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Myth Arisen

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Tue Aug 04, 2020 11:38 am
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ScarlettFire says...


The Plot

A long, long time ago, five immortals were betwitched into a deep, dreamless sleep and sealed into an ancient tomb by a dangerous foe. Known only as the Battle Mage, the Career Soldier, the Pirate King, the Elf Traitor and the Forgotten Prince, they were lost to time and myth, turned into folk lore and stories whispered around campfires and hearths.

Until a new immortal bloomed amongst the darkness of their enchanted spell and roused them. The New One was young and lost and confused, and the Five could not resist the Call.

There's just one small problem.

How are you supposed to help someone when you're sealed into a tomb with four other immortals you may or may not know very well? Who might be friends, traitors, enemies or complete mysteries?

Welcome to Myth Arisen; don't open, there's immortals inside.


Character Sheet:

Code: Select all
[b]Name:[/b] (first and last, if possible)
[b]Age:[/b] (looks X age; actually X age)
[b]Gender:[/b] (male/female/other)

[b]Race:[/b] (human, elf, others, etc)

[b]Role:[/b] (mage, soldier, etc)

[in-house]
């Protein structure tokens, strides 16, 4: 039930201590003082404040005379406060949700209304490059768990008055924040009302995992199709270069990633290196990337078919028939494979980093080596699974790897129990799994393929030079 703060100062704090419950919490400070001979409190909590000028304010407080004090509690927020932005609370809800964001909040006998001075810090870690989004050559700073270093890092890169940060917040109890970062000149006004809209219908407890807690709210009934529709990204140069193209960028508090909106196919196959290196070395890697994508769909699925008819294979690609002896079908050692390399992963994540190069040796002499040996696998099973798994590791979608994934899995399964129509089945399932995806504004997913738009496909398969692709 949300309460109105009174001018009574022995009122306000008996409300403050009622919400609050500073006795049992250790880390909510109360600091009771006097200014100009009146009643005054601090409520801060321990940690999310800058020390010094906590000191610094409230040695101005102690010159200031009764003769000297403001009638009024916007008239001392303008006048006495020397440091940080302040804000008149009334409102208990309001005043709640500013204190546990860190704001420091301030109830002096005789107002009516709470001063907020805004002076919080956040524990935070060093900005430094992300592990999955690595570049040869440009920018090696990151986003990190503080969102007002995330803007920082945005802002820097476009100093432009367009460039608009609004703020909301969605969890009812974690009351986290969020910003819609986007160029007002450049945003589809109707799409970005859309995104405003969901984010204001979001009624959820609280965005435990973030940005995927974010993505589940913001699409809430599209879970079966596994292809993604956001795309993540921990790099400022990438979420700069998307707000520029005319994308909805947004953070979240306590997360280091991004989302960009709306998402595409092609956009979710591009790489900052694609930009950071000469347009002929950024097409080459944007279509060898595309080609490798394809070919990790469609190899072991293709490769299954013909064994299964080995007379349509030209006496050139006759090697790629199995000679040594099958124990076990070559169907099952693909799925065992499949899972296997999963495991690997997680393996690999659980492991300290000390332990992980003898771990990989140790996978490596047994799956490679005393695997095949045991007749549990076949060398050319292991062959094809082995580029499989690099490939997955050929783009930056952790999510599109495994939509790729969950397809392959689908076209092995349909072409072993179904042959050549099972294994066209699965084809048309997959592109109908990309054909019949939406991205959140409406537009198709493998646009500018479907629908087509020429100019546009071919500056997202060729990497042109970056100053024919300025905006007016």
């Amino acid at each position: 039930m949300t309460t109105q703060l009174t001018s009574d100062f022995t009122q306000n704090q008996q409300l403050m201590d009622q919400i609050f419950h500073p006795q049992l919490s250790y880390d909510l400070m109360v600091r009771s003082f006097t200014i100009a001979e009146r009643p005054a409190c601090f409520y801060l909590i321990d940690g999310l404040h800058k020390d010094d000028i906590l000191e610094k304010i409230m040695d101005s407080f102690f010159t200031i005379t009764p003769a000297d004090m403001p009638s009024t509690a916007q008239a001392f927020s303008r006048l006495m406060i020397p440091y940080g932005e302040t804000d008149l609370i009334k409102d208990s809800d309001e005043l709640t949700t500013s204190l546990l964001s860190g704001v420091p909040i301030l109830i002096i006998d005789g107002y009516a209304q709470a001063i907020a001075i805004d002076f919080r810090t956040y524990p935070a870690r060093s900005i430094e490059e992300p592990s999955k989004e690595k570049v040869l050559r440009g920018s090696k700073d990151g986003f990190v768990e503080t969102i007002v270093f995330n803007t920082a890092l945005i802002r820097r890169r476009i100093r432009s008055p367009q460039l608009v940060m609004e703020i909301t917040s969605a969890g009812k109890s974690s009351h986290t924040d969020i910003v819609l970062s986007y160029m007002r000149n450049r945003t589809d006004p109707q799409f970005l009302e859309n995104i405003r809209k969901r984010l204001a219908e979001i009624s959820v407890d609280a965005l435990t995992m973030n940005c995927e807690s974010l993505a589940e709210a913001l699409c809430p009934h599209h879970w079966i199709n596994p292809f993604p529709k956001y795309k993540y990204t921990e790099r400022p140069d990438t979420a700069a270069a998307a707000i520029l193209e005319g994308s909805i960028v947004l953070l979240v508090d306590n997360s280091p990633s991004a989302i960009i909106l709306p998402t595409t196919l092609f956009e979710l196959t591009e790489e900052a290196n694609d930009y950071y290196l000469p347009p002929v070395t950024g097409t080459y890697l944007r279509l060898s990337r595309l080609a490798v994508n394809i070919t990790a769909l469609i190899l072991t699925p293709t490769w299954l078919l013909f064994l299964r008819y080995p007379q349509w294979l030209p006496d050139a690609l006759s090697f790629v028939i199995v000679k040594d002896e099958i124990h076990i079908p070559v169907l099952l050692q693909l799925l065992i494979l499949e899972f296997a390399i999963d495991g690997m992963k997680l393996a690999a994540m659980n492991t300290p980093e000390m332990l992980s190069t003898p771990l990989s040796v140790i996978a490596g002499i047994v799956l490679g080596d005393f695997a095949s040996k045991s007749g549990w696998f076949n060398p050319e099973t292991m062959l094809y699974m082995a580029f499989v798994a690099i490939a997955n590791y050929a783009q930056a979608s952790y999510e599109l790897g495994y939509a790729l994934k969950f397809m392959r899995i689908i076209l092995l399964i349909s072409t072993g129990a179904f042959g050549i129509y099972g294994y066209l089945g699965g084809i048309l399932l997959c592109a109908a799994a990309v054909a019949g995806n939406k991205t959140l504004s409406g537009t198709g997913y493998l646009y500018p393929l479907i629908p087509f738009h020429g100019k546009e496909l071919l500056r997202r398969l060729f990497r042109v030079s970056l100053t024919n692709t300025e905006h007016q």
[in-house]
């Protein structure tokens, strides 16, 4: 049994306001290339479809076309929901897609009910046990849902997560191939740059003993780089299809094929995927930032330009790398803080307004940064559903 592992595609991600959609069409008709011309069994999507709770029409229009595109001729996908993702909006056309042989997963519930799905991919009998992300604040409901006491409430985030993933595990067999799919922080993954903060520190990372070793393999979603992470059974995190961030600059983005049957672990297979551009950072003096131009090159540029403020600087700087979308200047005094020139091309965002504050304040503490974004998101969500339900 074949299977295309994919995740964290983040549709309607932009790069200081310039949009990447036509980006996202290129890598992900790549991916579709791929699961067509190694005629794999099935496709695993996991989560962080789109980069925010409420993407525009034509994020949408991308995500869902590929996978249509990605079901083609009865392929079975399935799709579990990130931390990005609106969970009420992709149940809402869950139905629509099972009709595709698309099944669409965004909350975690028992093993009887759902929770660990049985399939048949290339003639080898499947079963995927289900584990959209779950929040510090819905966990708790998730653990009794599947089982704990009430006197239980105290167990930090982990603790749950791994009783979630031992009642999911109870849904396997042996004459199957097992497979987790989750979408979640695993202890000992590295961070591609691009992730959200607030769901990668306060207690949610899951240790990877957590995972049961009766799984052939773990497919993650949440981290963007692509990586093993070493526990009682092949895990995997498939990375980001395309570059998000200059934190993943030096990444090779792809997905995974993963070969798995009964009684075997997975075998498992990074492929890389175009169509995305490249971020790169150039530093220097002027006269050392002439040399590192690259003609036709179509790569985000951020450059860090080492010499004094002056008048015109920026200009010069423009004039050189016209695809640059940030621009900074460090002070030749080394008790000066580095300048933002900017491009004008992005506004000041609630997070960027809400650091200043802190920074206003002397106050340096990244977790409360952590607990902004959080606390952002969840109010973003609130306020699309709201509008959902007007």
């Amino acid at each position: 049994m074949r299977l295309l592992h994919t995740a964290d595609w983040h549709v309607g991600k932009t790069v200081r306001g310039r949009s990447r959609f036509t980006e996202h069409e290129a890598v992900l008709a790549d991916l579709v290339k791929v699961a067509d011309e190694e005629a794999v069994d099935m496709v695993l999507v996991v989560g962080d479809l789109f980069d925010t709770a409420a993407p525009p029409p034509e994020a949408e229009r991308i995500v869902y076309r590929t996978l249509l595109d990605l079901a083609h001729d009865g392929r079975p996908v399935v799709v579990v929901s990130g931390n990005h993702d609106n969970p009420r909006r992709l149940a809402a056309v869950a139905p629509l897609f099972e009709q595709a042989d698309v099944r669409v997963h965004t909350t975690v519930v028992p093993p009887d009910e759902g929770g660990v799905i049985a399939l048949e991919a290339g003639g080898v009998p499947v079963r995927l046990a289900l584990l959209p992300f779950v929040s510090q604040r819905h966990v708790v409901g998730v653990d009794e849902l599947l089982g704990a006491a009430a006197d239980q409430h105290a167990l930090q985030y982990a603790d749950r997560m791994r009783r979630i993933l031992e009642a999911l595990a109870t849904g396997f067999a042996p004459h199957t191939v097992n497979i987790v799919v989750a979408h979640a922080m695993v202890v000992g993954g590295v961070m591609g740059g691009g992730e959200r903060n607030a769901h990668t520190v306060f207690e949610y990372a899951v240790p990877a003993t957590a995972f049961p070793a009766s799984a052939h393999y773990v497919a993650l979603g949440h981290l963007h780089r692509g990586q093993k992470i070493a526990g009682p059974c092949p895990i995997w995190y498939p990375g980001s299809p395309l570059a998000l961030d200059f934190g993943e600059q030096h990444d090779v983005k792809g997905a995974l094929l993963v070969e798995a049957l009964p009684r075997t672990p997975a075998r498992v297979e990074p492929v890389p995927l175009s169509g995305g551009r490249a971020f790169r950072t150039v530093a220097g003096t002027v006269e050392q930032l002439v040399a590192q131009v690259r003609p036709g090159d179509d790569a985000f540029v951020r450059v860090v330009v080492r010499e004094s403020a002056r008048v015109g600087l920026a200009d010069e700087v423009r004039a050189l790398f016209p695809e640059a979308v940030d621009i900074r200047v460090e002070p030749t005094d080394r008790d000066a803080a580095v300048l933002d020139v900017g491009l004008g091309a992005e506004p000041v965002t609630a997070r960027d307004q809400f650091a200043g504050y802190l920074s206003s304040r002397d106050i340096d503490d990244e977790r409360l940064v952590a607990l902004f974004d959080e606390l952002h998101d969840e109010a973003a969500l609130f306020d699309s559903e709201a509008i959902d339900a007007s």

[b]Appearance:[/b] (a brief appearance will work; you can include a picture)

[b][i] - Strengths:[/i][/b]
[b][i] - Weaknesses:[/i][/b]

[b]Magic:[/b] If applicable

[b]History:[/b] (brief history will work)

[b]Up For Love:[/b] (y/n, orientation?)

[b]Other:[/b] (anything that doesn't fit above, such as personal missions/goals, any secrets you might be keeping, etc.)

Characters Slots:
The Battle Mage - @ScarlettFire
The Career Soldier - @NPC
The Pirate King - @LZPianoGirl
The Elf Traitor - @soundofmind
The Forgotten Prince - @winterwolf0100
The Forgotten Princess - @HarryHardy
The New One - @IcyFlame

More Slots Available By Request!

Myth Arisen is a part of The Universe, alternatively known as YWU, a collaborative writing universe. Click the link above to check it out!
Last edited by ScarlettFire on Thu Jan 07, 2021 1:46 am, edited 1 time in total.